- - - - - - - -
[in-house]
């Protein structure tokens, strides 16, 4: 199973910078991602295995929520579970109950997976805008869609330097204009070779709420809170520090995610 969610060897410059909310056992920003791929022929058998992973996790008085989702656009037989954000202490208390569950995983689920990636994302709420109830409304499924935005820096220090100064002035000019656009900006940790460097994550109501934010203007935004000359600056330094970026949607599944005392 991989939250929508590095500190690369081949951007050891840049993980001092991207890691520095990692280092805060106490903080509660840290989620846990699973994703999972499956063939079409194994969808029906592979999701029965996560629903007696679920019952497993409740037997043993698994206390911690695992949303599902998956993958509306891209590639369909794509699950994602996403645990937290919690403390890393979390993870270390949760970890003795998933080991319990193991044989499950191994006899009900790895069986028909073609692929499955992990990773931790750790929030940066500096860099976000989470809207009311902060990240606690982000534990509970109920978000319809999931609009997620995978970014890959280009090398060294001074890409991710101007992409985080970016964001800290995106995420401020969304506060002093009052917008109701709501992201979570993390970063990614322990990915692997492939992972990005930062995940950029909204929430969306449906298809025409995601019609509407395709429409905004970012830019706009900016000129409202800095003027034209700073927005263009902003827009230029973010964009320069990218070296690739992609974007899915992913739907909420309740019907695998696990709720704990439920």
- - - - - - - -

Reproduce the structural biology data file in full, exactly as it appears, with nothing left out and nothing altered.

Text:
[in-house]
């Protein structure tokens, strides 16, 4: 199973910078991602295995929520579970109950997976805008869609330097204009070779709420809170520090995610 969610060897410059909310056992920003791929022929058998992973996790008085989702656009037989954000202490208390569950995983689920990636994302709420109830409304499924935005820096220090100064002035000019656009900006940790460097994550109501934010203007935004000359600056330094970026949607599944005392 991989939250929508590095500190690369081949951007050891840049993980001092991207890691520095990692280092805060106490903080509660840290989620846990699973994703999972499956063939079409194994969808029906592979999701029965996560629903007696679920019952497993409740037997043993698994206390911690695992949303599902998956993958509306891209590639369909794509699950994602996403645990937290919690403390890393979390993870270390949760970890003795998933080991319990193991044989499950191994006899009900790895069986028909073609692929499955992990990773931790750790929030940066500096860099976000989470809207009311902060990240606690982000534990509970109920978000319809999931609009997620995978970014890959280009090398060294001074890409991710101007992409985080970016964001800290995106995420401020969304506060002093009052917008109701709501992201979570993390970063990614322990990915692997492939992972990005930062995940950029909204929430969306449906298809025409995601019609509407395709429409905004970012830019706009900016000129409202800095003027034209700073927005263009902003827009230029973010964009320069990218070296690739992609974007899915992913739907909420309740019907695998696990709720704990439920």